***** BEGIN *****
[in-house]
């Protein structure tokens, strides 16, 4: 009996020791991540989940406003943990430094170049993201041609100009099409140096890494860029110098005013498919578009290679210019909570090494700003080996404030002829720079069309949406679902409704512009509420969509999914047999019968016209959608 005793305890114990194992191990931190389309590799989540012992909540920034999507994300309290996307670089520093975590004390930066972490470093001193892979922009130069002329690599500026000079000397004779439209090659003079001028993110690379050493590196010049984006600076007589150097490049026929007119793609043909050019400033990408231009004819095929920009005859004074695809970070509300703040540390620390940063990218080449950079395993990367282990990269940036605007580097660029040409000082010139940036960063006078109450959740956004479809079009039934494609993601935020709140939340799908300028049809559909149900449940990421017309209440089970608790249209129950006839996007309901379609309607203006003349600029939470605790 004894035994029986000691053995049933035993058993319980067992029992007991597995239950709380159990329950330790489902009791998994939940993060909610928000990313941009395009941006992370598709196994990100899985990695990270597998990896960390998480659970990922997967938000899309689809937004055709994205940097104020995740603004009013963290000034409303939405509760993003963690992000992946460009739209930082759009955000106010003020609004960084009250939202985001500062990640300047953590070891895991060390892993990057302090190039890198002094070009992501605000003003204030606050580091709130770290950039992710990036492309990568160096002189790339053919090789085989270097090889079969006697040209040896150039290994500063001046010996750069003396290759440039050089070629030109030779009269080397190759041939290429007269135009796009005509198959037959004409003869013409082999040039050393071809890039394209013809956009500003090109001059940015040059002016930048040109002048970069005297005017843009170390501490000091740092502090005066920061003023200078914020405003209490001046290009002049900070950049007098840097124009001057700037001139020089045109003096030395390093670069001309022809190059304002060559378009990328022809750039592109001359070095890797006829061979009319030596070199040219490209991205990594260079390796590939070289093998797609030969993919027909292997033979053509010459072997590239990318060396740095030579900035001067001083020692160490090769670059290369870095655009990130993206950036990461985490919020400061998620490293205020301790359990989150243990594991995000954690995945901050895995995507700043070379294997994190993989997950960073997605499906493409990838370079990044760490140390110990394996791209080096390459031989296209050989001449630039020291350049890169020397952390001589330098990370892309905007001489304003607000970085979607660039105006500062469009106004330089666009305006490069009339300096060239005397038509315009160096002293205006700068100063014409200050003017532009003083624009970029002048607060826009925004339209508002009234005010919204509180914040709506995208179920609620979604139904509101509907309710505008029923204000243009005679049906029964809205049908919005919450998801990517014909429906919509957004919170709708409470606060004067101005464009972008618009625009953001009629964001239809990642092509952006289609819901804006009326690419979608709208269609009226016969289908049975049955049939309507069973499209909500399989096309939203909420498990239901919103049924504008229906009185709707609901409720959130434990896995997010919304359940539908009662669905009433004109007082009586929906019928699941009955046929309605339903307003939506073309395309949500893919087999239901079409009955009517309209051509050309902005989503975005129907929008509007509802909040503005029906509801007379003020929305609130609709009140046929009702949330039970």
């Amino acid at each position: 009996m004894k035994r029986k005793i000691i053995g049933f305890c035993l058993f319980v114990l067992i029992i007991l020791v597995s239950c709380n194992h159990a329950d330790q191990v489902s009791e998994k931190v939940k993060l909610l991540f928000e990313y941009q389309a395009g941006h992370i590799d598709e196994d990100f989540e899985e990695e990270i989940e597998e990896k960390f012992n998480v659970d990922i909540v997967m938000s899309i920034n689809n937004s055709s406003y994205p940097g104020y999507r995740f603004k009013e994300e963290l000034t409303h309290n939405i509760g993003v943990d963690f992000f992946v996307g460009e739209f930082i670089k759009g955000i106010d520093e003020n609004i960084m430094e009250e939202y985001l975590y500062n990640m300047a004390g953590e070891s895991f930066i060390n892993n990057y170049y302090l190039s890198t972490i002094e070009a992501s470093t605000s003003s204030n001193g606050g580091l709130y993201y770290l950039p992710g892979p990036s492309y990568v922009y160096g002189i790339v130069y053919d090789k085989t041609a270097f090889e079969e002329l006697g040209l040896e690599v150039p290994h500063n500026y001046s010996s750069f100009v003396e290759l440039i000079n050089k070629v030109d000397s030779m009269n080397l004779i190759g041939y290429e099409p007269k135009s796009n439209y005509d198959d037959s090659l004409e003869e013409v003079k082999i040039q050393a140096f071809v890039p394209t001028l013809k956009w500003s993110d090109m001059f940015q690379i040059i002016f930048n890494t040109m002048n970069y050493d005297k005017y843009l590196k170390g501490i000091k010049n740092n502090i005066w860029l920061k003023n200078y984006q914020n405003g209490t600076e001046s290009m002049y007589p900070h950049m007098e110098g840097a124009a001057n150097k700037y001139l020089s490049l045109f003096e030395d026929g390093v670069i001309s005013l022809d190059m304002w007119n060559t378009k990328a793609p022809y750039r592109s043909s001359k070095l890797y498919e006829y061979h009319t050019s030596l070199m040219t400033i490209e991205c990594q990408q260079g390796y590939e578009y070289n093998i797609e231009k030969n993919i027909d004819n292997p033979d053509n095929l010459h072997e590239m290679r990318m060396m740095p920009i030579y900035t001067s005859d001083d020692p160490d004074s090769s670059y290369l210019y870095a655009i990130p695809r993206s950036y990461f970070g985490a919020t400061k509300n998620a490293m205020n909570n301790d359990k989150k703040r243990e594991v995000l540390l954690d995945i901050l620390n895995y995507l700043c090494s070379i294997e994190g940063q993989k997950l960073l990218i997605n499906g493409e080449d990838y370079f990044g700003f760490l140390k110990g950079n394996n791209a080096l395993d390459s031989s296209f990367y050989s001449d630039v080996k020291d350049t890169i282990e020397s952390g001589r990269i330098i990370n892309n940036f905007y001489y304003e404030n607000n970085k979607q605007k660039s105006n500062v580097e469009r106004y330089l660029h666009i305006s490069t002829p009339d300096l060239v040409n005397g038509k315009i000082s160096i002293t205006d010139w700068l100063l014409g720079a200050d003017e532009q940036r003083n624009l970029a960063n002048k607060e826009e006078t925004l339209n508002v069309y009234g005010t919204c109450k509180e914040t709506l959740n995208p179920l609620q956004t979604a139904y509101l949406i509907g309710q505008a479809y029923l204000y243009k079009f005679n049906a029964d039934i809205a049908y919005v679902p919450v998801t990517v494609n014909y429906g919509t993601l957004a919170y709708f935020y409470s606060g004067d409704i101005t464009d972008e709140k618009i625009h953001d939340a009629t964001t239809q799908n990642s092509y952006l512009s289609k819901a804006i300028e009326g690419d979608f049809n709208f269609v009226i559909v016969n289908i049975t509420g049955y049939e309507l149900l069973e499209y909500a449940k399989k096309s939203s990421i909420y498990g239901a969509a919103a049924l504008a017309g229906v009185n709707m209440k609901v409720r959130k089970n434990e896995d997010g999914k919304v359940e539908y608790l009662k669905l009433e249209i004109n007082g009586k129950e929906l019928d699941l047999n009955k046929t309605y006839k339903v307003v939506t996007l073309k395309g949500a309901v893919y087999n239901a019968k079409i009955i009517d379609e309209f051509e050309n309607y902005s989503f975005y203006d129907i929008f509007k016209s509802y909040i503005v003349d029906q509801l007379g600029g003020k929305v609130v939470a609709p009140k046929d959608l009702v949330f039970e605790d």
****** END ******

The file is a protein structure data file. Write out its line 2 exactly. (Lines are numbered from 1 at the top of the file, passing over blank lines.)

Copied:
């Protein structure tokens, strides 16, 4: 009996020791991540989940406003943990430094170049993201041609100009099409140096890494860029110098005013498919578009290679210019909570090494700003080996404030002829720079069309949406679902409704512009509420969509999914047999019968016209959608 005793305890114990194992191990931190389309590799989540012992909540920034999507994300309290996307670089520093975590004390930066972490470093001193892979922009130069002329690599500026000079000397004779439209090659003079001028993110690379050493590196010049984006600076007589150097490049026929007119793609043909050019400033990408231009004819095929920009005859004074695809970070509300703040540390620390940063990218080449950079395993990367282990990269940036605007580097660029040409000082010139940036960063006078109450959740956004479809079009039934494609993601935020709140939340799908300028049809559909149900449940990421017309209440089970608790249209129950006839996007309901379609309607203006003349600029939470605790 004894035994029986000691053995049933035993058993319980067992029992007991597995239950709380159990329950330790489902009791998994939940993060909610928000990313941009395009941006992370598709196994990100899985990695990270597998990896960390998480659970990922997967938000899309689809937004055709994205940097104020995740603004009013963290000034409303939405509760993003963690992000992946460009739209930082759009955000106010003020609004960084009250939202985001500062990640300047953590070891895991060390892993990057302090190039890198002094070009992501605000003003204030606050580091709130770290950039992710990036492309990568160096002189790339053919090789085989270097090889079969006697040209040896150039290994500063001046010996750069003396290759440039050089070629030109030779009269080397190759041939290429007269135009796009005509198959037959004409003869013409082999040039050393071809890039394209013809956009500003090109001059940015040059002016930048040109002048970069005297005017843009170390501490000091740092502090005066920061003023200078914020405003209490001046290009002049900070950049007098840097124009001057700037001139020089045109003096030395390093670069001309022809190059304002060559378009990328022809750039592109001359070095890797006829061979009319030596070199040219490209991205990594260079390796590939070289093998797609030969993919027909292997033979053509010459072997590239990318060396740095030579900035001067001083020692160490090769670059290369870095655009990130993206950036990461985490919020400061998620490293205020301790359990989150243990594991995000954690995945901050895995995507700043070379294997994190993989997950960073997605499906493409990838370079990044760490140390110990394996791209080096390459031989296209050989001449630039020291350049890169020397952390001589330098990370892309905007001489304003607000970085979607660039105006500062469009106004330089666009305006490069009339300096060239005397038509315009160096002293205006700068100063014409200050003017532009003083624009970029002048607060826009925004339209508002009234005010919204509180914040709506995208179920609620979604139904509101509907309710505008029923204000243009005679049906029964809205049908919005919450998801990517014909429906919509957004919170709708409470606060004067101005464009972008618009625009953001009629964001239809990642092509952006289609819901804006009326690419979608709208269609009226016969289908049975049955049939309507069973499209909500399989096309939203909420498990239901919103049924504008229906009185709707609901409720959130434990896995997010919304359940539908009662669905009433004109007082009586929906019928699941009955046929309605339903307003939506073309395309949500893919087999239901079409009955009517309209051509050309902005989503975005129907929008509007509802909040503005029906509801007379003020929305609130609709009140046929009702949330039970």